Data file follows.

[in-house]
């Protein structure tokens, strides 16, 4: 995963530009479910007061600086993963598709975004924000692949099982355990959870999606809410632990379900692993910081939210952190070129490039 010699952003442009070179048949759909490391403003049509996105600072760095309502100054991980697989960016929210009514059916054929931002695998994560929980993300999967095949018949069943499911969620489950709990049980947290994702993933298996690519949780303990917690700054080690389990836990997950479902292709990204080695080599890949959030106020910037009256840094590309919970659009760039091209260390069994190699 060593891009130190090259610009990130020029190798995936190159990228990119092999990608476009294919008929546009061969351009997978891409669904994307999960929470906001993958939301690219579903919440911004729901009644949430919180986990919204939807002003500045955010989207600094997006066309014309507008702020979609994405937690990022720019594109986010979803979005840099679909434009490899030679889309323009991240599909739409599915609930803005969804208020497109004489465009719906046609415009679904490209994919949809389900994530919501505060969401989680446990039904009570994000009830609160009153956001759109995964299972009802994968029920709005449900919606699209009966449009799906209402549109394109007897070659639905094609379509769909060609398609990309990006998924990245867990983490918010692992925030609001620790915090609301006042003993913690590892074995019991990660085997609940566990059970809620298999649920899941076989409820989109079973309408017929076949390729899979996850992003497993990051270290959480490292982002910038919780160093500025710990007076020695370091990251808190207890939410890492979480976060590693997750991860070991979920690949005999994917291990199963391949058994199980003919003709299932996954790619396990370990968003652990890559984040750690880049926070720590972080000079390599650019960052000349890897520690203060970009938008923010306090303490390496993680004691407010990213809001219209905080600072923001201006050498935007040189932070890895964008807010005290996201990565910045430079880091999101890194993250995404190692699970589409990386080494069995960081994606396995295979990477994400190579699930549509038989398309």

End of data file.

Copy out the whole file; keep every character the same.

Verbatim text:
[in-house]
């Protein structure tokens, strides 16, 4: 995963530009479910007061600086993963598709975004924000692949099982355990959870999606809410632990379900692993910081939210952190070129490039 010699952003442009070179048949759909490391403003049509996105600072760095309502100054991980697989960016929210009514059916054929931002695998994560929980993300999967095949018949069943499911969620489950709990049980947290994702993933298996690519949780303990917690700054080690389990836990997950479902292709990204080695080599890949959030106020910037009256840094590309919970659009760039091209260390069994190699 060593891009130190090259610009990130020029190798995936190159990228990119092999990608476009294919008929546009061969351009997978891409669904994307999960929470906001993958939301690219579903919440911004729901009644949430919180986990919204939807002003500045955010989207600094997006066309014309507008702020979609994405937690990022720019594109986010979803979005840099679909434009490899030679889309323009991240599909739409599915609930803005969804208020497109004489465009719906046609415009679904490209994919949809389900994530919501505060969401989680446990039904009570994000009830609160009153956001759109995964299972009802994968029920709005449900919606699209009966449009799906209402549109394109007897070659639905094609379509769909060609398609990309990006998924990245867990983490918010692992925030609001620790915090609301006042003993913690590892074995019991990660085997609940566990059970809620298999649920899941076989409820989109079973309408017929076949390729899979996850992003497993990051270290959480490292982002910038919780160093500025710990007076020695370091990251808190207890939410890492979480976060590693997750991860070991979920690949005999994917291990199963391949058994199980003919003709299932996954790619396990370990968003652990890559984040750690880049926070720590972080000079390599650019960052000349890897520690203060970009938008923010306090303490390496993680004691407010990213809001219209905080600072923001201006050498935007040189932070890895964008807010005290996201990565910045430079880091999101890194993250995404190692699970589409990386080494069995960081994606396995295979990477994400190579699930549509038989398309």